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Electronic dance music was once the utopian frontier of pop culture. But three decades after the acid house 'summer of love', it has gone from subculture to the global mainstream. Does it still have the same power to inspire? From the pleasure palaces of Ibiza and Las Vegas to 'new frontiers' like Shanghai and Dubai, raving is now a multi-million-dollar business. But there are still hardcore believers upholding its DIY ethos - the techno idealists of Berlin and Detroit and the queer subcults of New York, the post-apartheid party people of South Africa and the outlaw techno travellers of France. For Rave On, Matthew Collin travelled the world to experience these unique scenes first-hand, talked to the key players and heard the story of how dance culture went global - and found out whether its maverick spirit has survived its own success. @SerpentsTail @DJHistoryRead More
Electronic dance music was once the utopian frontier of pop culture. But three decades after the acid house 'summer of love', it has gone from subculture to the global mainstream. Does it still have the same power to inspire? From the pleasure palaces of Ibiza and Las Vegas to 'new frontiers' like Shanghai and Dubai, raving is now a multi-million-dollar business. But there are still hardcore believers upholding its DIY ethos - the techno idealists of Berlin and Detroit and the queer subcults of New York, the post-apartheid party people of South Africa and the outlaw techno travellers of France. For Rave On, Matthew Collin travelled the world to experience these unique scenes first-hand, talked to the key players and heard the story of how dance culture went global - and found out whether its maverick spirit has survived its own success.Read More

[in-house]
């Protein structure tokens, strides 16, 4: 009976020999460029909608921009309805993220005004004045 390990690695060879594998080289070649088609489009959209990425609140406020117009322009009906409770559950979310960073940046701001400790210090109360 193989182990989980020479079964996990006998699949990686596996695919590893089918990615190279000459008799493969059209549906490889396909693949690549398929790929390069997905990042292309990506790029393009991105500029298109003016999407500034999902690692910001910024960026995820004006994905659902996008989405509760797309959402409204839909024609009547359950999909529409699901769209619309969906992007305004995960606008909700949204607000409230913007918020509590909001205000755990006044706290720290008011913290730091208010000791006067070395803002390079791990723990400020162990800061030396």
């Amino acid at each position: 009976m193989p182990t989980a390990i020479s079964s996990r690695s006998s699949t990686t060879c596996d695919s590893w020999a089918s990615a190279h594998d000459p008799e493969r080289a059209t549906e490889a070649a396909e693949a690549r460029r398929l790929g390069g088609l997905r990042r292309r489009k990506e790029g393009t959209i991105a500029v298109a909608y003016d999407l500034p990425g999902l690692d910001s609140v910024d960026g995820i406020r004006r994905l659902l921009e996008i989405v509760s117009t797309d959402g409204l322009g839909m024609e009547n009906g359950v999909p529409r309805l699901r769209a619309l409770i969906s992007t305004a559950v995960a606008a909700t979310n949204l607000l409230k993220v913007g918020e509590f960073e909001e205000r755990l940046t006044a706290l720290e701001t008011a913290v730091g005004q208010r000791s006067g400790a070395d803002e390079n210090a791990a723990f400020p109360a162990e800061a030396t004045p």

Electronic dance music was once the utopian frontier of pop culture. But three decades after the acid house 'summer of love', it has gone from subculture to the global mainstream. Does it still have the same power to inspire? From the pleasure palaces of Ibiza and Las Vegas to 'new frontiers' like Shanghai and Dubai, raving is now a multi-million-dollar business. But there are still hardcore believers upholding its DIY ethos - the techno idealists of Berlin and Detroit and the queer subcults of New York, the post-apartheid party people of South Africa and the outlaw techno travellers of France. For Rave On, Matthew Collin travelled the world to experience these unique scenes first-hand, talked to the key players and heard the story of how dance culture went global - and found out whether its maverick spirit has survived its own success. Matthew Collin is the author of Altered State, the story of acid house and rave culture in Britain. He has worked as a foreign correspondent for the BBC, Al Jazeera and Agence France-Presse, and as editor for i-D magazine, the Time Out website, the Big Issue and the Balkan Investigative Reporting Network. He has also written for many newspapers and magazines, including the Guardian, the Observer, Mixmag, The Wire and Mojo. He is the author of several other critically-acclaimed books - Pop Grenade, This is Serbia Calling and The Time of the Rebels. JUSTIN TURFORD: As half of Truth & Lies Music, Justin Turford is a regular contributor to Rough Trade Nottingham as both a DJ and event organiser. He also releases music and DJs under the moniker Ex-Friendly. Justin came of age at the birth of the Free Party movement, worked in clubs like the legendary Blue Note in Hoxton, and for independent music distributor SRD. He knows the difference between House and Garage. He also writes regularly for the Truth & Lies blog about international music and culture.Read More

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